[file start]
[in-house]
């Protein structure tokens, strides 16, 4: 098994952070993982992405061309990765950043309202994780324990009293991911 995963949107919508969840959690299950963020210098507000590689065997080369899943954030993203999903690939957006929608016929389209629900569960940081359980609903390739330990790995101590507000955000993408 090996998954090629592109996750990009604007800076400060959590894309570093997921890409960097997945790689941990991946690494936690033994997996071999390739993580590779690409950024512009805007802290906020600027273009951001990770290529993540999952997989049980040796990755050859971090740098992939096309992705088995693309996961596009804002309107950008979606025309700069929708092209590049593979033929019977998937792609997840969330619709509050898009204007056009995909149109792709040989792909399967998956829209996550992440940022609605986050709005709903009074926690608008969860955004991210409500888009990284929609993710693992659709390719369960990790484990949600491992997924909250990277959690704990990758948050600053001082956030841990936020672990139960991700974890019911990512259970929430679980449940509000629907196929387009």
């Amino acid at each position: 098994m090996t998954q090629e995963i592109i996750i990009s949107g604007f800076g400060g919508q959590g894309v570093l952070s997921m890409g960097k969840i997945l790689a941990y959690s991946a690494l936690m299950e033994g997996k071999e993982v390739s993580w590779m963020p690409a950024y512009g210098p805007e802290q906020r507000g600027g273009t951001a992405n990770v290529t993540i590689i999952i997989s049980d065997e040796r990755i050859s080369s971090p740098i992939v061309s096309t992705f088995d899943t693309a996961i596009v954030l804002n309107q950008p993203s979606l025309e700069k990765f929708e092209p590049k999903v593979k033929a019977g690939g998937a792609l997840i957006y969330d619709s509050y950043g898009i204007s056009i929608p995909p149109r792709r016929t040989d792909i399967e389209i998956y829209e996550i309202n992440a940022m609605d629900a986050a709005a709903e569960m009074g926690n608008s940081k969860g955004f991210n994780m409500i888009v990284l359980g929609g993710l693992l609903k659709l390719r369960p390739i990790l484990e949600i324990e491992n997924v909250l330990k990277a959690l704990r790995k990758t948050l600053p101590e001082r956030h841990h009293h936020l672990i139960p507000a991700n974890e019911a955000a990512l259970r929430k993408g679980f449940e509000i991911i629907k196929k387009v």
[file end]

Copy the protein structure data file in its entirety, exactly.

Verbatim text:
[in-house]
């Protein structure tokens, strides 16, 4: 098994952070993982992405061309990765950043309202994780324990009293991911 995963949107919508969840959690299950963020210098507000590689065997080369899943954030993203999903690939957006929608016929389209629900569960940081359980609903390739330990790995101590507000955000993408 090996998954090629592109996750990009604007800076400060959590894309570093997921890409960097997945790689941990991946690494936690033994997996071999390739993580590779690409950024512009805007802290906020600027273009951001990770290529993540999952997989049980040796990755050859971090740098992939096309992705088995693309996961596009804002309107950008979606025309700069929708092209590049593979033929019977998937792609997840969330619709509050898009204007056009995909149109792709040989792909399967998956829209996550992440940022609605986050709005709903009074926690608008969860955004991210409500888009990284929609993710693992659709390719369960990790484990949600491992997924909250990277959690704990990758948050600053001082956030841990936020672990139960991700974890019911990512259970929430679980449940509000629907196929387009």
């Amino acid at each position: 098994m090996t998954q090629e995963i592109i996750i990009s949107g604007f800076g400060g919508q959590g894309v570093l952070s997921m890409g960097k969840i997945l790689a941990y959690s991946a690494l936690m299950e033994g997996k071999e993982v390739s993580w590779m963020p690409a950024y512009g210098p805007e802290q906020r507000g600027g273009t951001a992405n990770v290529t993540i590689i999952i997989s049980d065997e040796r990755i050859s080369s971090p740098i992939v061309s096309t992705f088995d899943t693309a996961i596009v954030l804002n309107q950008p993203s979606l025309e700069k990765f929708e092209p590049k999903v593979k033929a019977g690939g998937a792609l997840i957006y969330d619709s509050y950043g898009i204007s056009i929608p995909p149109r792709r016929t040989d792909i399967e389209i998956y829209e996550i309202n992440a940022m609605d629900a986050a709005a709903e569960m009074g926690n608008s940081k969860g955004f991210n994780m409500i888009v990284l359980g929609g993710l693992l609903k659709l390719r369960p390739i990790l484990e949600i324990e491992n997924v909250l330990k990277a959690l704990r790995k990758t948050l600053p101590e001082r956030h841990h009293h936020l672990i139960p507000a991700n974890e019911a955000a990512l259970r929430k993408g679980f449940e509000i991911i629907k196929k387009v």